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Olympus TG-5 topic
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  • PR

    Olympus builds on the outdoor shooting and tracking capabilities of the Tough product family with the new Tough TG-5, a compact digital camera designed to capture outstanding images in the most challenging conditions. The Tough TG-5 combines its high-speed f2.0 lens with advanced technologies, including a new high-performance backlit 12-megapixel CMOS image sensor, Olympus’ latest high-speed TruePic VIII Image Processor and a Field Sensor System that records movement and environmental data. With the Tough TG-5, users are able to tell immersive stories using brilliant videos, stills and data captured from their extreme adventures.

    The new Olympus Tough® TG-5 touts the widely praised bright f2.0 lens found on previous premium Tough models. Boasting a wide-angle 25mm to a telephoto 100mm (35mm equivalent) focal length, this lens works in concert with the new high-speed backlit CMOS image sensor and the dual quad core TruePic VIII Image Processor to deliver the highest image quality of any Tough model to date.

    The built-in Field Sensor System, consisting of a GPS sensor, manometer, compass and temperature sensor, records movement and environmental data independently or in conjunction with still images or videos. Data logs can be simultaneously displayed with images and videos using the Olympus® Image Track app, enhancing the experience of reliving and sharing outdoor adventures.

    The Tough TG-5 excels in extreme conditions. In addition to being waterproof to 50 feet (15 meters), crushproof to 220 pounds of force (100 kilograms of force), shockproof from 7 feet (2.1 meters), freezeproof down to 14°F (-10°C) and dustproof, the camera now includes Anti-Fog Lens Cover Glass. This allows the Tough TG-5 to capture amazing action shots on the slopes, underwater and in other uniquely challenging environments where other cameras can’t perform.

    New video functions include 4K Movie to capture Ultra HD video at four times the resolution of Full HD, allowing users to record beautiful scenery in amazing detail. Full HD 120fps High-Speed Movie lets users easily capture stunning slow-motion, and 4K Time Lapse automatically creates short videos of long periods of time.

    Pricing and Availability

    The Olympus Stylus Tough TG-5 will be available in red and black beginning in June 2017 with an estimated street price of $449.99 USD and $579.99 CAD. For a complete list of specifications, visit the Olympus website: getolympus.com/digitalcameras/tough/tg-5.html.

  • Main Features

    High-speed f2.0 lens, new high-performance BSI CMOS image sensor and the latest high-speed TruePic VIII Image Processor deliver high-quality images in all lighting conditions.

    The high-speed lens works in concert with the image sensor and processor for a powerful synergy resulting in improved high-quality images, even in low light or underwater.

    High-performance BSI CMOS image sensor and the latest TruePic VIII Image Processor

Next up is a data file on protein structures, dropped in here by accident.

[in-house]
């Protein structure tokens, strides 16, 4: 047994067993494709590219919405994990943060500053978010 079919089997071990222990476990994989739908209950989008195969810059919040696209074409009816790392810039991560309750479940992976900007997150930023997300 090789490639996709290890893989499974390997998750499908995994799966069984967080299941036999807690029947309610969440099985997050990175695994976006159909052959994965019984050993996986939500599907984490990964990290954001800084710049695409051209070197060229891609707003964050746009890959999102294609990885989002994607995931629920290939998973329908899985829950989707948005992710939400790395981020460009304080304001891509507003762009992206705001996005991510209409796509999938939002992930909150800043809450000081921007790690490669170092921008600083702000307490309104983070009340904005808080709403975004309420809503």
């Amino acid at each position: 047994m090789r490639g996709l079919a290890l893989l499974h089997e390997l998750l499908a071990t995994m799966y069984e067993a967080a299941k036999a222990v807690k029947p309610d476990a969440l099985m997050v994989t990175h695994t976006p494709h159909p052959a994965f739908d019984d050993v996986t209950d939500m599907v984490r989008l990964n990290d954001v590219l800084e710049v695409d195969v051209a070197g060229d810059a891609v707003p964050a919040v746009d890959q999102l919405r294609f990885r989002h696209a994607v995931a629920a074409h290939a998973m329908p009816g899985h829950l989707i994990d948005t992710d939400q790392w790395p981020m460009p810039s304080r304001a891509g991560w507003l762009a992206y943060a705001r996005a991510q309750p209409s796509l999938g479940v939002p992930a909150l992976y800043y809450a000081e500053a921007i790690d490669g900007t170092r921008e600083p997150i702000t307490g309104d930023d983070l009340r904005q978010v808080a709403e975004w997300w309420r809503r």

The Tough TG-5 features a high-speed f2.0 lens, a newly developed high-sensitivity, high-speed backlit 12-megapixel CMOS image sensor and the latest TruePic VIII Image Processor used in the Olympus flagship OM-D E-M1® Mark II camera. The new technology produces better image quality at standard and higher sensitivity ranges. The processor is capable of more complex calculations to improve resolution in low-contrast areas, especially when shooting at low ISO sensitivity. A maximum ISO sensitivity of 12800 and RAW capture are also available, covering a wide range of shooting situations.

    High-speed f2.0 lens with a 25–100mm focal length (35mm equivalent)
    The bright f2.0 lens supports faster shutter speeds when shooting underwater or in other challenging conditions to capture fast-moving subjects with minimal blurring. Superb Olympus optical technology is incorporated into the lens, including DSA (Dual Super Aspherical), HD (High Dispersion) and HR (High Refractive Index) lenses to deliver high-quality images while reducing aberrations throughout the entire zoom range.

    Field Sensor System adds tracking data to images and videos for reliving the moment.

    The Tough TG-5’s Field Sensor System consists of built-in sensors, including GPS, a compass, a temperature sensor and a manometer for altitude or depth. Tracking data may be recorded simultaneously with images and video or independently using the camera’s Data Log Mode. Tracking data may be viewed on the camera’s monitor or on a smart device. Users are able to press the INFO button to display current real-time data, even when the camera is turned off. Using the Olympus Image Track app to simultaneously display images, videos, and tracking information, lets users tell the story behind their shots.

    Field Sensor System

    • GPS: The built-in GPS utilizes GLONASS and QZSS satellite systems in order to precisely calculate latitude and longitude. The GPS Assist function significantly reduces the amount of time required for initial GPS signal acquisition.
    • Manometer: Altitude and water depth are calculated based on atmospheric pressure and water pressure information.
    • Temperature Sensor: This sensor measures both air and water temperature, and is shielded from the effects of heat generated inside the camera.
    • Compass: The compass measures the direction in which the camera lens is pointed.

    Olympus Image Track App

    Pairing the camera and a smartphone with the TG-5’s built-in Wi-Fi® enables the simultaneous display of images, video, and tracking information, delivering a unique way to relive users’ experiences. A data overlay can be applied to images or video for posting adventures to social media. The resizing of images and videos is also available with the app.